Examining the Philadelphia Eagles Historic Collapse and How to Use it to Bet in 2024

Betsided's Wade Snow takes a deep dive into the Philadelphia Eagles' epic collapse and what fans can expect moving forward.

NFC Wild Card Playoffs - Philadelphia Eagles v Tampa Bay Buccaneers
NFC Wild Card Playoffs - Philadelphia Eagles v Tampa Bay Buccaneers / Perry Knotts/GettyImages

In trying to find words to describe the Philadelphia Eagles' epic collapse last season, it is hard to find one word that encapsulates the range of emotions that Eagles' fans undoubtedly felt.

A few that come to mind are: catastrophic, monumental, and disastrous.

But there is only one word that truly paints the picture of just how sideways things went for Nick Sirriani and co.: unprecedented.

In all of my years as a football fan and sports fan in general, I struggle to recall a time where I was as shocked as I was watching the 2023 Eagles' meltdown. How is it possible for a team to go from one play away from capturing a Super Bowl and then starting the following season 10-1 to not even having a fighting chance against the 9-8 Tampa Bay Buccaneers once the playoffs roll around?

I thought you'd never ask.

We will get into what went wrong for the Eagles, how it went wrong, and whether or not they will be able to bounce back heading into next season. But first, I think it is important to understand what Vegas expects.

Any time a team has as polarizing a season as the Eagles did last year, the talking heads come out in full force. Whether it is with a positive outlook or a negative one, I have found that opinions rarely matter as much as numbers, especially when a team is six plus months away from taking a meaningful snap.

So, what does Vegas project for the 2024-25 Philadelphia Eagles?

As far as Super Bowl Winner futures are concerned, DraftKings has the Eagles ranked eighth overall at +2000.

For the NFC Winner, Philadelphia is tied for third, with +850 odds to win the conference.

For the NFC East, it is projected to finish in second place behind the Dallas Cowboys (+110) at +150 odds to win the division.

And although there is no official line available for the Eagles win total yet, analysts expect it to be set at 9.5. On the player side, Jalen Hurts currently sits at +1600 to win the 2024 MVP.

If you talk to Eagles fans, they will tell you that those expectations are much greater than they should be. Can you blame them after the hell their team put them through?

But, as we have come to learn, a team's fans are rarely the most reliable source in discussing what is to come. While it is certainly understandable that Eagles fans have dropped their expectations to the floor, it is clear that Vegas is not ready to follow suit, and still views Philadelphia as a bona fide threat for both the division and conference, and even the Super Bowl.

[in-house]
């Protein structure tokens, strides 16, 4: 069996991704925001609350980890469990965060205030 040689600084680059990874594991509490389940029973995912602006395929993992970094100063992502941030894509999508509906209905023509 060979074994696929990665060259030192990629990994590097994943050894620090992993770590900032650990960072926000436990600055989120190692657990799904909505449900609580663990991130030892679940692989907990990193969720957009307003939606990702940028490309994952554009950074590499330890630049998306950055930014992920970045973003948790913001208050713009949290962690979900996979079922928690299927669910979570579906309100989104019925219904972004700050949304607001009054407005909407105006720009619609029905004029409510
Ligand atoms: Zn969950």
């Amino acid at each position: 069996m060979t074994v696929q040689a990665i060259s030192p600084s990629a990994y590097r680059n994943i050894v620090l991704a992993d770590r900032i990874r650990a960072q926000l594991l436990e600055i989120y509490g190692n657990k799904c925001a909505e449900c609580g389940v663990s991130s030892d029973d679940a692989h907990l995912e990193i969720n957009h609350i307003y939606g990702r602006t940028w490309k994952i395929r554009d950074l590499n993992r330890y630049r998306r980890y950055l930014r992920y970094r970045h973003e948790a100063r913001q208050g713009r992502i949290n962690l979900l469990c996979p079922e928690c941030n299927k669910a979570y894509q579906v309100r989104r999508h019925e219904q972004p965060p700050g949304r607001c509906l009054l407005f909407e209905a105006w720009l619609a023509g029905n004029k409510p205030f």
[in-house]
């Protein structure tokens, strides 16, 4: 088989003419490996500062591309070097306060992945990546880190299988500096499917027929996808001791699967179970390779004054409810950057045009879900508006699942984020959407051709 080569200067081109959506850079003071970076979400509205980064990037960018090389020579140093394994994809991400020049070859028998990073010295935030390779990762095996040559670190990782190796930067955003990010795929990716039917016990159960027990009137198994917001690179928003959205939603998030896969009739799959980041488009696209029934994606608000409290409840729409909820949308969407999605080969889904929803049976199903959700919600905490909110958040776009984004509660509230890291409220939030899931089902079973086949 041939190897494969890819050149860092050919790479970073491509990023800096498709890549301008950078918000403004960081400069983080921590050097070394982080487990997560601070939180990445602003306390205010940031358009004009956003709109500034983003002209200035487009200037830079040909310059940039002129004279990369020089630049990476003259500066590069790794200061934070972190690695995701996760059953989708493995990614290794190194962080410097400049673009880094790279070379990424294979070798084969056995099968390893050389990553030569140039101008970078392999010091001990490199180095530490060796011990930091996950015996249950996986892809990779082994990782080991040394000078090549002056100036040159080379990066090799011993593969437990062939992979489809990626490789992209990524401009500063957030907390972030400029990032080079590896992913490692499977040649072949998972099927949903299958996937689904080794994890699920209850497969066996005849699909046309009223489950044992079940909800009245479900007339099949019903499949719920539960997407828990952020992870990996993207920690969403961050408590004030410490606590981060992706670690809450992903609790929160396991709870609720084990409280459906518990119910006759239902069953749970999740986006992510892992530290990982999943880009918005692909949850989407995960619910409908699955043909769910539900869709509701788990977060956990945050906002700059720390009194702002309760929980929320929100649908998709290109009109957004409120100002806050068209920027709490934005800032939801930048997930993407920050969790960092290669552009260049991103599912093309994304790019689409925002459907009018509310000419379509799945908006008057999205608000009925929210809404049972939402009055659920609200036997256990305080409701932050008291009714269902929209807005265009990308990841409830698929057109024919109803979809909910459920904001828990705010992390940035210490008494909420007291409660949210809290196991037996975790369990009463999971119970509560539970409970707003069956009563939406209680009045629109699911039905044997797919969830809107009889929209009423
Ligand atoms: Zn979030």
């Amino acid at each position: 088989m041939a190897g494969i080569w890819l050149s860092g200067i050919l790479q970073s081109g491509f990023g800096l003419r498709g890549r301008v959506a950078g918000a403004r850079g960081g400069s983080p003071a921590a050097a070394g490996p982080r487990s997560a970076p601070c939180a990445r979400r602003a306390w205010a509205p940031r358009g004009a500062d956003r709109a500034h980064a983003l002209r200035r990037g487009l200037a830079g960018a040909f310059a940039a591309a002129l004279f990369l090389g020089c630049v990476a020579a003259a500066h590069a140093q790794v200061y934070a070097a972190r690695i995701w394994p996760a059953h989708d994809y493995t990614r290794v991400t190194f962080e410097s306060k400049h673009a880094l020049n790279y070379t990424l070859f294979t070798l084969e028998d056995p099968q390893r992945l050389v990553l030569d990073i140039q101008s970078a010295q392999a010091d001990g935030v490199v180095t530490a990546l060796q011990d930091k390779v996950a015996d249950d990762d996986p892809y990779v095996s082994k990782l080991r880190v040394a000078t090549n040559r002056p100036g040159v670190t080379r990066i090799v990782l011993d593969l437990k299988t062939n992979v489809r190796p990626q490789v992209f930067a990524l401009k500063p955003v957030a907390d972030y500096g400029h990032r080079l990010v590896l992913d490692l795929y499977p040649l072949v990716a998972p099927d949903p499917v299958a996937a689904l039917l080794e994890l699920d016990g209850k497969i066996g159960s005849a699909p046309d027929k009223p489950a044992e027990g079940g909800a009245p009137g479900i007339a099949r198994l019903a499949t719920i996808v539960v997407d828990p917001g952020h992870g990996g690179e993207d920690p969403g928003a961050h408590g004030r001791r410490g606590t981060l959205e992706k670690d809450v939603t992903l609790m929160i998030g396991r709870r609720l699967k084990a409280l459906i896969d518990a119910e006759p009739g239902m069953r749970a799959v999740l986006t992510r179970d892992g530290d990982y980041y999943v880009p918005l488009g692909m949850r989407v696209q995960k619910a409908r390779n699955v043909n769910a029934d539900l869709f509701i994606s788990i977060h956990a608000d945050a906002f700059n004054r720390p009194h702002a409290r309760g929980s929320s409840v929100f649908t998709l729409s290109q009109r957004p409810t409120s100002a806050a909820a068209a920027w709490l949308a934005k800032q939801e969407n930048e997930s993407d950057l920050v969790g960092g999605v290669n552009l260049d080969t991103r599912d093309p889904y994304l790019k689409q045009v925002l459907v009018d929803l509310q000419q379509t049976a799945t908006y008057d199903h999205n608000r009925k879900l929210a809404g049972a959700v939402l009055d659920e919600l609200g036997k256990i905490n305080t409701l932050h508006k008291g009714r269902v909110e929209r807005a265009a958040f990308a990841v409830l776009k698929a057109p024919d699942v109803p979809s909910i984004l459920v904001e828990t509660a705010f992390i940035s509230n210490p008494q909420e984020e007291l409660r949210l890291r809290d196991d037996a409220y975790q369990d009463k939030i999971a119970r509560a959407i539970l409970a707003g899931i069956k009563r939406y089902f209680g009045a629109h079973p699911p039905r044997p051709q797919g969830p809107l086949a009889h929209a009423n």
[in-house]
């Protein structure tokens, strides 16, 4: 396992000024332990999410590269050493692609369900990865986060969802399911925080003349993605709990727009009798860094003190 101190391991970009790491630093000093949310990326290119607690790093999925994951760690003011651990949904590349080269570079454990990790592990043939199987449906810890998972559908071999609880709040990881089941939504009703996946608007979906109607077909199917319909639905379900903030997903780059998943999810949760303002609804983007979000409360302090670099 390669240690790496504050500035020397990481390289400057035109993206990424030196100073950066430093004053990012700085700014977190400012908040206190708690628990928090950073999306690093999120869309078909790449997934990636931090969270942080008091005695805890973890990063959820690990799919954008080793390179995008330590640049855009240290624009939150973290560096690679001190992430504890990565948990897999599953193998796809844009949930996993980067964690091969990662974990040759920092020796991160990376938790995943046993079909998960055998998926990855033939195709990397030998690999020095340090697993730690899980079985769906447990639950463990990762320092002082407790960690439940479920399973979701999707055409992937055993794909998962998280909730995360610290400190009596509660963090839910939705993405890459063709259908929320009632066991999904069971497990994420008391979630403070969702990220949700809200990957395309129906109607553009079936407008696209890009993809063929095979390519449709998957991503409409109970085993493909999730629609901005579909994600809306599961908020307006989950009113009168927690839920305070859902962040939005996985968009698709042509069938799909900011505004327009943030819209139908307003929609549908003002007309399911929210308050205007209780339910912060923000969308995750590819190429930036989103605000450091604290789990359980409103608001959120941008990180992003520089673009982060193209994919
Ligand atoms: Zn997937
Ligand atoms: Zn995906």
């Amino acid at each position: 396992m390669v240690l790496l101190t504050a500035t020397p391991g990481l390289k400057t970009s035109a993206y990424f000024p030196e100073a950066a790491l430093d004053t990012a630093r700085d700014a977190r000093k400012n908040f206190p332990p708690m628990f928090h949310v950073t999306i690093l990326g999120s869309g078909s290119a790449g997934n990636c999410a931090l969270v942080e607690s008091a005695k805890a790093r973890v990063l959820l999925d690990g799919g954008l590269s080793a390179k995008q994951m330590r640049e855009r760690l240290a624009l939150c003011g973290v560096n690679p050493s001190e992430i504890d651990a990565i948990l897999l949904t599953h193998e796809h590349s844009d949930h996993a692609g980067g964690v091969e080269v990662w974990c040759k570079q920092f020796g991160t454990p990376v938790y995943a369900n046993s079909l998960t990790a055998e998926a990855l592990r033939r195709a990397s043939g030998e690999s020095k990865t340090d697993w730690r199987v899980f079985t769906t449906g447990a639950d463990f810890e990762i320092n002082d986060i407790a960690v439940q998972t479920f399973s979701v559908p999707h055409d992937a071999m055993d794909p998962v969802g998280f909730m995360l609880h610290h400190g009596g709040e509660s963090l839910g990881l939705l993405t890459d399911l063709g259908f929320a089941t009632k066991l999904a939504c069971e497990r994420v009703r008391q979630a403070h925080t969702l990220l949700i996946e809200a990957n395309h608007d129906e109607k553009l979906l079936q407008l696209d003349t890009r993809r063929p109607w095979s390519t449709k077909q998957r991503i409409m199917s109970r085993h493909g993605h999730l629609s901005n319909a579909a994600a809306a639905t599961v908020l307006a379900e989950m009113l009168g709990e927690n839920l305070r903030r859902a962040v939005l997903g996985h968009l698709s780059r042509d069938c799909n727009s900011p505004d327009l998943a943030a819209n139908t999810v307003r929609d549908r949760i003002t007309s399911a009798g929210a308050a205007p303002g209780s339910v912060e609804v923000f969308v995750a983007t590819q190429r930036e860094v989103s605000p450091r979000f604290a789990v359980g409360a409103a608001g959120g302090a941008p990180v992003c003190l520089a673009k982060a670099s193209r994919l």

Let's see if we agree.

Without further delay, I present to you the "Way Too Early 2024 Philadelphia Eagles Preview."

The Offense

In my previous articles on the Detroit Lions and Baltimore Ravens, I talked in near-repulsive detail about how vital good coordinators are to a team's success.

This was certainly the case for Super Bowl-contending Eagles of 2022-23. Unfortunately for Philadelphia and its fans, most discussions around the team's collapse in 2023 and expectations for 2024 center around the gaps left by great coordinators.

On the offensive side of the ball, it was clear that the Eagles were never able to replace the play calling that former-OC turned Indianapolis Colts Head Coach Shane Steichen provided during the 2022 Super Bowl run.

In an effort to secure some form of continuity, Eagles coach Nick Sirianni promoted quarterbacks coach Brian Johnson to replace Steichen. And while there were some positive moments in the first half of the season, the Eagles seemed disjointed when it mattered most, and Johnson was relieved of his duties following the season.

What was missing, and what will newly hired OC Kellen Moore need to do to turn things around for Jalen Hurts and the offense?

For most of last season, Philadelphia looked like a team impersonating the 2022 Eagles. It ran many of the same formations and funneled targets to AJ Brown, Devonta Smith and Dallas Goedert like it had the previous season under Steichen, but it was missing the bite that the Super Bowl team had.

Under Steichen, the Eagles ran one of the most simple offenses in the entire league with a alarmingly small number of formations and plays. They continued the trend under Johnson, and defenses started to figure it out. As you will see, everything about the 2023 Eagles offense was a cheap knockoff of the one Steichen ran the year prior.

Looking at Jalen Hurts' 2023 MVP odds is one of the easiest ways to pinpoint when defenses solved the Eagles' offense and when the season started to go sideways for both Philadelphia and Hurts.

Hurts started the season at +1150 odds to win the MVP. Following the Eagles thrilling defeat of the Buffalo Bills in overtime, they moved to 10-1 on the season and Hurts was all the way down to +140 for MVP odds, a near runaway favorite.

After the Eagles three-game skid following the victory over Buffalo, the Eagles were still sitting at 10-4, but Hurts had dropped all the way to +2500 for the MVP.

By Jan. 2, everything had changed.

Following a defeat to the Arizona Cardinals on New Years Eve, Hurts' MVP odds leapt all the way to +20000, effectively eliminating him from the race. Now that you are familiar with the odds, let's take a deeper look at what on earth could cause Hurts' MVP chances to swing by over 20,000 points in less than five weeks.

One of the trends that began with Steichen that continued under Johnson was the lack of passing plays ran from under center. For every play that the Eagles ran under center, only 4% were drop-backs, the least in the league by a wide margin. It is worth noting that the three most explosive passing offenses in the league (Houston, San Francisco, Miami) all saw at least 40% of their drop-backs come from under center.

One of the most effective offensive strategies in the modern NFL is centered around hard play-action fakes from under center. Why did the Eagles run so few when it clearly works around the league?